Features Walthamstow

Life in Blitz-era Walthamstow

Lionel Clyne, 91, was only eight when WWII broke out and spent most of the conflict in the area

By Fran Di Fazio

Lionel Clyne (credit: Steve Coombs)

The discovery of a suspected WWII bomb at the town hall in December brought back memories for many of those who survived the Blitz in Walthamstow.

These include Lionel P. Clyne, who was only eight years old when war broke out and spent almost the entire conflict living in the area.

During the initial Blitz, which lasted from October 1940 to June 1941, more than 700 bombs were dropped on the borough.

This forced Lionel’s family to spend numerous nights inside an Anderson shelter in their garden, which was “very small, made of corrugated iron and covered with earth as protection”.

Lionel said: “We were told to go down to the shelter at about six o’clock in the evening and to not get out until six o’clock the next morning. It wasn’t very comfortable, but it was warm and it was dry.

“You’d leave your house [the next morning] and you didn’t know whether the school would be there when you got there. And you’d leave school – I’d come back for lunch – and you didn’t know whether your house would be there. They were very difficult times, but we survived.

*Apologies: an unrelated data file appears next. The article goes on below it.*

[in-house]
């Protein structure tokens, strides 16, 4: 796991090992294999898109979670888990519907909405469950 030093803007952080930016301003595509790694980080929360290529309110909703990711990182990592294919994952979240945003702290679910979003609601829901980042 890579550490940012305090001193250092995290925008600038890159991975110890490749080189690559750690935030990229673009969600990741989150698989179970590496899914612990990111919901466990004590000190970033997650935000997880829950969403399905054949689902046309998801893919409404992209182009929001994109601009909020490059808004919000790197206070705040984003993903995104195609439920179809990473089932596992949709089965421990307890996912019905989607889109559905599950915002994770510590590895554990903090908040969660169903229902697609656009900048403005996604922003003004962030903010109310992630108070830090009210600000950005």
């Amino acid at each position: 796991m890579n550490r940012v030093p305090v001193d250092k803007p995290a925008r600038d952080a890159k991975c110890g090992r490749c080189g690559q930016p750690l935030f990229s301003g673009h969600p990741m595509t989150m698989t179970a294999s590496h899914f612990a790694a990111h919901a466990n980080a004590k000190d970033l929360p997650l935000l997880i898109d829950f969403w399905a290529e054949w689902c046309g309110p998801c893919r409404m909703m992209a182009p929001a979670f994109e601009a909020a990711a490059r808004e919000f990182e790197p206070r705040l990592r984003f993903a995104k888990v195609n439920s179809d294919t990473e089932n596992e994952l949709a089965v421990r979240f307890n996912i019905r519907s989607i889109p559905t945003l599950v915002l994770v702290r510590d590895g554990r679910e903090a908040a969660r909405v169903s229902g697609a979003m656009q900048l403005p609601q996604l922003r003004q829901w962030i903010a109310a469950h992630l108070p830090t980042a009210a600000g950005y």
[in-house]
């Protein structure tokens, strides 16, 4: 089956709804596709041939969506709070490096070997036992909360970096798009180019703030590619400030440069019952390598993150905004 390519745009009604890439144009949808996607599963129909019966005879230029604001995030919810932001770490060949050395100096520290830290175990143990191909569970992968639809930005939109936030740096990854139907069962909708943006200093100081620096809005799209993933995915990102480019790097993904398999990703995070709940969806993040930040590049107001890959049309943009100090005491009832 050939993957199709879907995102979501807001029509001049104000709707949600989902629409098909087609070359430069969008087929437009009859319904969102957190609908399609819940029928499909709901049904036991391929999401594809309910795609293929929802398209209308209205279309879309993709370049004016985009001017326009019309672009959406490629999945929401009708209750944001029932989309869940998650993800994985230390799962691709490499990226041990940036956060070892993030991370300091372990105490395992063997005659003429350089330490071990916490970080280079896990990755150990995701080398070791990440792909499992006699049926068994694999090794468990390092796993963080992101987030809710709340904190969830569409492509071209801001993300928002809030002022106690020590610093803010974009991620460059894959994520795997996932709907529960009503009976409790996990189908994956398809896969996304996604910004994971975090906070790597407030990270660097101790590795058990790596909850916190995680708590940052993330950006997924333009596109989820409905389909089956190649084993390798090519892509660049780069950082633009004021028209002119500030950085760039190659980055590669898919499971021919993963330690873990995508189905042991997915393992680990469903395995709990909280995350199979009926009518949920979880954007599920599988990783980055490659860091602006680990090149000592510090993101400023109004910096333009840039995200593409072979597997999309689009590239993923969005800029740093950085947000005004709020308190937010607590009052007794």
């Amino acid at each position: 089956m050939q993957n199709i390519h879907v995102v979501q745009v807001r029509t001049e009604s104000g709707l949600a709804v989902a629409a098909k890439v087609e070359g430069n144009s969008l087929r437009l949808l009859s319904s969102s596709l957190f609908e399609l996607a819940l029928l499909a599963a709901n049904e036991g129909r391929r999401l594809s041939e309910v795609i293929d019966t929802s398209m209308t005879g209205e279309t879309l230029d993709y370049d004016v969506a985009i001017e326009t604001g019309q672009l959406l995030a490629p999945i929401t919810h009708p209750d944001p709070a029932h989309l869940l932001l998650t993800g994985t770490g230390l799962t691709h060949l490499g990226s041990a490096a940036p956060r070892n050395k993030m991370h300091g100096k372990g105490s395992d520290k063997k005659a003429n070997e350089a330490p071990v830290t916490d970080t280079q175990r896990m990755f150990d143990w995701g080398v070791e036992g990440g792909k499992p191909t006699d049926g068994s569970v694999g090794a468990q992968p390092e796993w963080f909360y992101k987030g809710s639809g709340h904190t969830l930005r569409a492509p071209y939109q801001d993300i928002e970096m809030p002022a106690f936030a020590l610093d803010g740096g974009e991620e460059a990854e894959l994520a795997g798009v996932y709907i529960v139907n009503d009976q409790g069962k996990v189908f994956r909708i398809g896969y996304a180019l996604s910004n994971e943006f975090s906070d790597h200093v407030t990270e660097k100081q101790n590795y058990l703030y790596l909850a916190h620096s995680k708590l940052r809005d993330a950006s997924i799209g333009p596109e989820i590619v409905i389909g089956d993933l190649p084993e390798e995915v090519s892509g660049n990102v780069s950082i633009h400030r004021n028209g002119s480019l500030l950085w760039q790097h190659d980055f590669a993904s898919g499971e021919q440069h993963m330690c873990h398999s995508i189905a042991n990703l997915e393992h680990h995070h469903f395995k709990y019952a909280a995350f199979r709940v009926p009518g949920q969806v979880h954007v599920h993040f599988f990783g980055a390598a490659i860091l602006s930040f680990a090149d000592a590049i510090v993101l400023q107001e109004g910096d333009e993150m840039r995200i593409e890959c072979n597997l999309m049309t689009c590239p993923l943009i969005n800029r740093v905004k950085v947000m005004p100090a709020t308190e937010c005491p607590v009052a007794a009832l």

“We had lots of interruptions [at school] because of air raid bombings, when we had to take shelter, but we had some very good teachers there, very committed. They were very happy days, in spite of the war.”

Lionel initially attended Markhouse Road School, directly in front of his house, before moving to George Gascoigne Secondary School in Queen’s Road.


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Markhouse Road School (credit: Vestry House Museum)

After the initial Blitz, a terrifying new bomb appeared in the skies above London. V-1 flying bombs were unmanned aircrafts that exploded as soon as they touched the ground after running out of fuel.

The “doodlebugs,” as they were infamously nicknamed in Britain, were deployed from 1944 and, on 16th August that year, one hit the corner of Hoe Street and Church Hill, killing 22 people, injuring 144 and destroying dozens of buildings.

Lionel said: “You’d hear them buzz above you, then there was a sort of a deadly silence, and then you got the explosion.”

So terrifying were these new bombs that once, while coming out of a shop with two friends, Lionel heard a “terrible roar” and immediately raced back inside to safety, only to discover the noise was “a van with a broken exhaust pipe”.

However, the most lingering effect of the war was the rationing of food. Lionel remembers the ration books and having two lamb chops’ worth of meat per week and, importantly for a child, that sweets remained rationed until a decade after the fighting stopped, due to the short supply of sugar.

Lionel, 91, now lives in Kent with his wife but says Walthamstow “will always be [his] home” and visited just before the Covid lockdown.

Asked whether he found it much changed, he replied: “I didn’t, funnily enough. Some things change but that’s inevitable. Now it’s very cosmopolitan, and it’s reflected in that you can get any sort of cuisine you like. It’s fantastic, absolutely fantastic.”


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